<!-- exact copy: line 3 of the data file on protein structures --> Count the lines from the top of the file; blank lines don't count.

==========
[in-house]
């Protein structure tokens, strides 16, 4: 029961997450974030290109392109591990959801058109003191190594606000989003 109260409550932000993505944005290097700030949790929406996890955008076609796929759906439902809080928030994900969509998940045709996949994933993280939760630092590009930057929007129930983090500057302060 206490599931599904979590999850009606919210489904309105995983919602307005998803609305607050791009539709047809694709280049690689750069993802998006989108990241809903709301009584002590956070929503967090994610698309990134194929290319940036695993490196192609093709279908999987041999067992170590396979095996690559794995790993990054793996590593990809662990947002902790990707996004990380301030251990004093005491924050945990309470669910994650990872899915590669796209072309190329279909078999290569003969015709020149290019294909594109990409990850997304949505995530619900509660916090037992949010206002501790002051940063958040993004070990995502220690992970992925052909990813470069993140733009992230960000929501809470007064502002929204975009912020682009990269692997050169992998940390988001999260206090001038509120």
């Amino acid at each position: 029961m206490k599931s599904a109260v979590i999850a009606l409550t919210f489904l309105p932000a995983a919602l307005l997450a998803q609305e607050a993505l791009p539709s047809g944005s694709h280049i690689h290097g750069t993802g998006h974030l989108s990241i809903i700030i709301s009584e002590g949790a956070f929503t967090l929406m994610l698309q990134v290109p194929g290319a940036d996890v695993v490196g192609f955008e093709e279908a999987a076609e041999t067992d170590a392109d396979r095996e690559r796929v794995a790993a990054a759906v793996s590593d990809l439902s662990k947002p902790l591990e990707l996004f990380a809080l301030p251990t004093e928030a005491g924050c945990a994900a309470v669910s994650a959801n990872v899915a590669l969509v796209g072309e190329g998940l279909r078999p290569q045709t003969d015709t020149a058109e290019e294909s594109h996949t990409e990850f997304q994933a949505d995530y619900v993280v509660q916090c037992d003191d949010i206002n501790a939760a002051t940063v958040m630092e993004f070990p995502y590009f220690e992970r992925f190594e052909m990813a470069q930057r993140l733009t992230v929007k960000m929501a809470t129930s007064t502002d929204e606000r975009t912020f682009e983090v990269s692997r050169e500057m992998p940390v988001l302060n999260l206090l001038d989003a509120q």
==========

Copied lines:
């Amino acid at each position: 029961m206490k599931s599904a109260v979590i999850a009606l409550t919210f489904l309105p932000a995983a919602l307005l997450a998803q609305e607050a993505l791009p539709s047809g944005s694709h280049i690689h290097g750069t993802g998006h974030l989108s990241i809903i700030i709301s009584e002590g949790a956070f929503t967090l929406m994610l698309q990134v290109p194929g290319a940036d996890v695993v490196g192609f955008e093709e279908a999987a076609e041999t067992d170590a392109d396979r095996e690559r796929v794995a790993a990054a759906v793996s590593d990809l439902s662990k947002p902790l591990e990707l996004f990380a809080l301030p251990t004093e928030a005491g924050c945990a994900a309470v669910s994650a959801n990872v899915a590669l969509v796209g072309e190329g998940l279909r078999p290569q045709t003969d015709t020149a058109e290019e294909s594109h996949t990409e990850f997304q994933a949505d995530y619900v993280v509660q916090c037992d003191d949010i206002n501790a939760a002051t940063v958040m630092e993004f070990p995502y590009f220690e992970r992925f190594e052909m990813a470069q930057r993140l733009t992230v929007k960000m929501a809470t129930s007064t502002d929204e606000r975009t912020f682009e983090v990269s692997r050169e500057m992998p940390v988001l302060n999260l206090l001038d989003a509120q």